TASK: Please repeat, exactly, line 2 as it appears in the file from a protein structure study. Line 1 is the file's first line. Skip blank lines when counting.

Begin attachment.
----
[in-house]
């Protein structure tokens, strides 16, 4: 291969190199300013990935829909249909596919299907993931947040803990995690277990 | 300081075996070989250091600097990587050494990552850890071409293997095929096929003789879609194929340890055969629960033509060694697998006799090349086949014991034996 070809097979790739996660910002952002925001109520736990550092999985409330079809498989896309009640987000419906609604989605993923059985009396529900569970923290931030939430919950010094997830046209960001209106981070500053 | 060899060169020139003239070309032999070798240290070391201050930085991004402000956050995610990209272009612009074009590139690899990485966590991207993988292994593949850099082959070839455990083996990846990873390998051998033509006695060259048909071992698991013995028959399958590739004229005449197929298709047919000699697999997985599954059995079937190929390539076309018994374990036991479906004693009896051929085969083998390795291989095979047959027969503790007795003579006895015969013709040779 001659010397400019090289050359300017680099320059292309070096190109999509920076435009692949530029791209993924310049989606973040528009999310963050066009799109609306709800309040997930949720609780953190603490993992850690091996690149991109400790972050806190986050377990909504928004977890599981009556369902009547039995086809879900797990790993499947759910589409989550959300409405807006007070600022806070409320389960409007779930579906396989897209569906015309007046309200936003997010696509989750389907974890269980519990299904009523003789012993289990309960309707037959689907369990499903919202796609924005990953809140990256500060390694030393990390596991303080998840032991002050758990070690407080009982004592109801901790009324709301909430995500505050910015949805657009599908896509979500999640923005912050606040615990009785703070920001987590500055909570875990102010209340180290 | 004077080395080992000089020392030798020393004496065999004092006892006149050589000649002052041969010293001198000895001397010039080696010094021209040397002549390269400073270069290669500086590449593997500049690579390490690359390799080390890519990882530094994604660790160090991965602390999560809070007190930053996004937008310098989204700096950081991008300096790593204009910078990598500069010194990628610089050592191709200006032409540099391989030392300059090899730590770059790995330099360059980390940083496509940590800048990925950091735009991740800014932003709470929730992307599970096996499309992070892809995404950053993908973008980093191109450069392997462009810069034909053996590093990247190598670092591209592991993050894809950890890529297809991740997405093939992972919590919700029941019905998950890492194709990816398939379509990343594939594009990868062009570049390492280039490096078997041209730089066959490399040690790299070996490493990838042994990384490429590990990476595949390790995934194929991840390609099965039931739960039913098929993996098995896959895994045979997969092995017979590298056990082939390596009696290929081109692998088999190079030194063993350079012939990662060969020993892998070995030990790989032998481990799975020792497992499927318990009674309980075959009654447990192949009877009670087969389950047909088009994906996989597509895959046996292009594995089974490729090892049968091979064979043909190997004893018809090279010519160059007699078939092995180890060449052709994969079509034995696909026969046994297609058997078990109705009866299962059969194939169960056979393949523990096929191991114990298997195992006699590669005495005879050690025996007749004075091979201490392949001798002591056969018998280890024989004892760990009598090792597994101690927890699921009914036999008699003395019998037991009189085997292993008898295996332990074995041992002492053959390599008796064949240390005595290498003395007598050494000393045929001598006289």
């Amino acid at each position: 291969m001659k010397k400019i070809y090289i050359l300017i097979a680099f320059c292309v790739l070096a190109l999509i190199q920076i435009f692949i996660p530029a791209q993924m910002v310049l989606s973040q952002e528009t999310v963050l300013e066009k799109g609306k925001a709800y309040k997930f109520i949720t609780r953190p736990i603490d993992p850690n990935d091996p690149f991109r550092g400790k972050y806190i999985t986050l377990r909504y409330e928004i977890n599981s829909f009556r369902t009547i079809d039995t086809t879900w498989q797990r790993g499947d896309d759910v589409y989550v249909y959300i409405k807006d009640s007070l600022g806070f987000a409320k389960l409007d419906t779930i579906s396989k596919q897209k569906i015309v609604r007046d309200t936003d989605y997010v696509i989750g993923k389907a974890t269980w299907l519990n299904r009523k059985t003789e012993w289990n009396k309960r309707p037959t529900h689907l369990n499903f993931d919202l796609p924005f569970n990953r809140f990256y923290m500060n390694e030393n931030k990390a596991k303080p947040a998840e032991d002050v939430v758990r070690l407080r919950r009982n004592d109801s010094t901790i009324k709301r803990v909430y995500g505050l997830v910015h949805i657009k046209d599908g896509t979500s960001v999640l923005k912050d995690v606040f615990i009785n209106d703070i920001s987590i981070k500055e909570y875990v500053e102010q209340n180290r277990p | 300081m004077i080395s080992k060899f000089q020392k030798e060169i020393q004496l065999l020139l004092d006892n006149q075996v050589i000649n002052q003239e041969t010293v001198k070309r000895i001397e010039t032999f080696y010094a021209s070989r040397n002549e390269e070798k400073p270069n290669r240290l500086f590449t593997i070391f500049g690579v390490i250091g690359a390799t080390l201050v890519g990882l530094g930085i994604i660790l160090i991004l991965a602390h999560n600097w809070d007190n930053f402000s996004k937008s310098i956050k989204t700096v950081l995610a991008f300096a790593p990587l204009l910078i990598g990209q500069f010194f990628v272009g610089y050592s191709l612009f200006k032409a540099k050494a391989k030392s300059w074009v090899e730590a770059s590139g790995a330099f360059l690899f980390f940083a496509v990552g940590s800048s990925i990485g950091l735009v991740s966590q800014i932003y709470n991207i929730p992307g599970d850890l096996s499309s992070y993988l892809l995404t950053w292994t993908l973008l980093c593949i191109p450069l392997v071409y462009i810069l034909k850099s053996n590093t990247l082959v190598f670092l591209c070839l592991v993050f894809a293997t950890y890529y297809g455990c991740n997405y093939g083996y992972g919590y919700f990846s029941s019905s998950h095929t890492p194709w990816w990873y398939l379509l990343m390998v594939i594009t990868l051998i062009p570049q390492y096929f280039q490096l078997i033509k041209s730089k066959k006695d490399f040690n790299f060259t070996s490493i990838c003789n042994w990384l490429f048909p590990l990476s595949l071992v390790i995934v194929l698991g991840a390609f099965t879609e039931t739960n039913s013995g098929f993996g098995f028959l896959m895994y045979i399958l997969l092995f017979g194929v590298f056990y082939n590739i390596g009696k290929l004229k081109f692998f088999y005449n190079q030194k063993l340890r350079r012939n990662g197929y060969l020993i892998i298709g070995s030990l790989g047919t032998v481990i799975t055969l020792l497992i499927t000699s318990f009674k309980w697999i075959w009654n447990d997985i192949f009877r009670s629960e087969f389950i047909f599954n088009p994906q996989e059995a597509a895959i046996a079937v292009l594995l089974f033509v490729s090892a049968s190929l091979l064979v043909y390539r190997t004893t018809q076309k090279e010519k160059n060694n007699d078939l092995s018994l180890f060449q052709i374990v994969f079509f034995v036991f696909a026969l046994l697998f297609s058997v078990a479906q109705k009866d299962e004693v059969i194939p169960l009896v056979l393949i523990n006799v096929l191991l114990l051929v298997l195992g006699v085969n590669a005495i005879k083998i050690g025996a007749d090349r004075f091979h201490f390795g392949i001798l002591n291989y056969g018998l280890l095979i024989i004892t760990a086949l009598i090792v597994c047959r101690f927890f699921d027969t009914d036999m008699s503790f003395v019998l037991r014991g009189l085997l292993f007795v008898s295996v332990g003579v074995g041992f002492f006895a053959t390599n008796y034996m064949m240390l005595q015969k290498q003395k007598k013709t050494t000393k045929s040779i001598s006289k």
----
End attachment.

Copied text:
């Protein structure tokens, strides 16, 4: 291969190199300013990935829909249909596919299907993931947040803990995690277990 | 300081075996070989250091600097990587050494990552850890071409293997095929096929003789879609194929340890055969629960033509060694697998006799090349086949014991034996 070809097979790739996660910002952002925001109520736990550092999985409330079809498989896309009640987000419906609604989605993923059985009396529900569970923290931030939430919950010094997830046209960001209106981070500053 | 060899060169020139003239070309032999070798240290070391201050930085991004402000956050995610990209272009612009074009590139690899990485966590991207993988292994593949850099082959070839455990083996990846990873390998051998033509006695060259048909071992698991013995028959399958590739004229005449197929298709047919000699697999997985599954059995079937190929390539076309018994374990036991479906004693009896051929085969083998390795291989095979047959027969503790007795003579006895015969013709040779 001659010397400019090289050359300017680099320059292309070096190109999509920076435009692949530029791209993924310049989606973040528009999310963050066009799109609306709800309040997930949720609780953190603490993992850690091996690149991109400790972050806190986050377990909504928004977890599981009556369902009547039995086809879900797990790993499947759910589409989550959300409405807006007070600022806070409320389960409007779930579906396989897209569906015309007046309200936003997010696509989750389907974890269980519990299904009523003789012993289990309960309707037959689907369990499903919202796609924005990953809140990256500060390694030393990390596991303080998840032991002050758990070690407080009982004592109801901790009324709301909430995500505050910015949805657009599908896509979500999640923005912050606040615990009785703070920001987590500055909570875990102010209340180290 | 004077080395080992000089020392030798020393004496065999004092006892006149050589000649002052041969010293001198000895001397010039080696010094021209040397002549390269400073270069290669500086590449593997500049690579390490690359390799080390890519990882530094994604660790160090991965602390999560809070007190930053996004937008310098989204700096950081991008300096790593204009910078990598500069010194990628610089050592191709200006032409540099391989030392300059090899730590770059790995330099360059980390940083496509940590800048990925950091735009991740800014932003709470929730992307599970096996499309992070892809995404950053993908973008980093191109450069392997462009810069034909053996590093990247190598670092591209592991993050894809950890890529297809991740997405093939992972919590919700029941019905998950890492194709990816398939379509990343594939594009990868062009570049390492280039490096078997041209730089066959490399040690790299070996490493990838042994990384490429590990990476595949390790995934194929991840390609099965039931739960039913098929993996098995896959895994045979997969092995017979590298056990082939390596009696290929081109692998088999190079030194063993350079012939990662060969020993892998070995030990790989032998481990799975020792497992499927318990009674309980075959009654447990192949009877009670087969389950047909088009994906996989597509895959046996292009594995089974490729090892049968091979064979043909190997004893018809090279010519160059007699078939092995180890060449052709994969079509034995696909026969046994297609058997078990109705009866299962059969194939169960056979393949523990096929191991114990298997195992006699590669005495005879050690025996007749004075091979201490392949001798002591056969018998280890024989004892760990009598090792597994101690927890699921009914036999008699003395019998037991009189085997292993008898295996332990074995041992002492053959390599008796064949240390005595290498003395007598050494000393045929001598006289």